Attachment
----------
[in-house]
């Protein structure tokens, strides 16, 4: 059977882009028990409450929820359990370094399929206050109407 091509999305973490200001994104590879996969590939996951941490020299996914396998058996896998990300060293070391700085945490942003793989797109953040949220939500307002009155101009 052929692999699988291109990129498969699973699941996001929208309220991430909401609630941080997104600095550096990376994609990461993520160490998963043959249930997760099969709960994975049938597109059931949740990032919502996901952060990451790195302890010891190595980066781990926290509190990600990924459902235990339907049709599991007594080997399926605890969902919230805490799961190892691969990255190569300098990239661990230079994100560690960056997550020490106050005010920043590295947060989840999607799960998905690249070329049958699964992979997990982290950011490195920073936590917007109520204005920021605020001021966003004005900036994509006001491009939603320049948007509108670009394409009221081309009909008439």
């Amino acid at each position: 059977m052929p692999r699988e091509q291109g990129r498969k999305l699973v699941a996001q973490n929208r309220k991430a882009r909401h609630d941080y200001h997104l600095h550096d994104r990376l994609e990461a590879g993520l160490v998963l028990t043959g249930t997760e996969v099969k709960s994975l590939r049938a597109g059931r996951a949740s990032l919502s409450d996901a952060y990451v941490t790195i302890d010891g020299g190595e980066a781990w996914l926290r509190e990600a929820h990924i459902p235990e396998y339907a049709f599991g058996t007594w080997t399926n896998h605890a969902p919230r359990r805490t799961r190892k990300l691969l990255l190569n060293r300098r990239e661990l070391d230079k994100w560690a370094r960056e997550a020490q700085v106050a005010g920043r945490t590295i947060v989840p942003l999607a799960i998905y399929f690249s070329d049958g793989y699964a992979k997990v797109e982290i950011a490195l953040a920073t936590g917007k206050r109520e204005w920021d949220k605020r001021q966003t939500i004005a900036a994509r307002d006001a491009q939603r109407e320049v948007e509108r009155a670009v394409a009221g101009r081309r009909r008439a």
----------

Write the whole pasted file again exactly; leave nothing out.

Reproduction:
[in-house]
């Protein structure tokens, strides 16, 4: 059977882009028990409450929820359990370094399929206050109407 091509999305973490200001994104590879996969590939996951941490020299996914396998058996896998990300060293070391700085945490942003793989797109953040949220939500307002009155101009 052929692999699988291109990129498969699973699941996001929208309220991430909401609630941080997104600095550096990376994609990461993520160490998963043959249930997760099969709960994975049938597109059931949740990032919502996901952060990451790195302890010891190595980066781990926290509190990600990924459902235990339907049709599991007594080997399926605890969902919230805490799961190892691969990255190569300098990239661990230079994100560690960056997550020490106050005010920043590295947060989840999607799960998905690249070329049958699964992979997990982290950011490195920073936590917007109520204005920021605020001021966003004005900036994509006001491009939603320049948007509108670009394409009221081309009909008439």
């Amino acid at each position: 059977m052929p692999r699988e091509q291109g990129r498969k999305l699973v699941a996001q973490n929208r309220k991430a882009r909401h609630d941080y200001h997104l600095h550096d994104r990376l994609e990461a590879g993520l160490v998963l028990t043959g249930t997760e996969v099969k709960s994975l590939r049938a597109g059931r996951a949740s990032l919502s409450d996901a952060y990451v941490t790195i302890d010891g020299g190595e980066a781990w996914l926290r509190e990600a929820h990924i459902p235990e396998y339907a049709f599991g058996t007594w080997t399926n896998h605890a969902p919230r359990r805490t799961r190892k990300l691969l990255l190569n060293r300098r990239e661990l070391d230079k994100w560690a370094r960056e997550a020490q700085v106050a005010g920043r945490t590295i947060v989840p942003l999607a799960i998905y399929f690249s070329d049958g793989y699964a992979k997990v797109e982290i950011a490195l953040a920073t936590g917007k206050r109520e204005w920021d949220k605020r001021q966003t939500i004005a900036a994509r307002d006001a491009q939603r109407e320049v948007e509108r009155a670009v394409a009221g101009r081309r009909r008439a």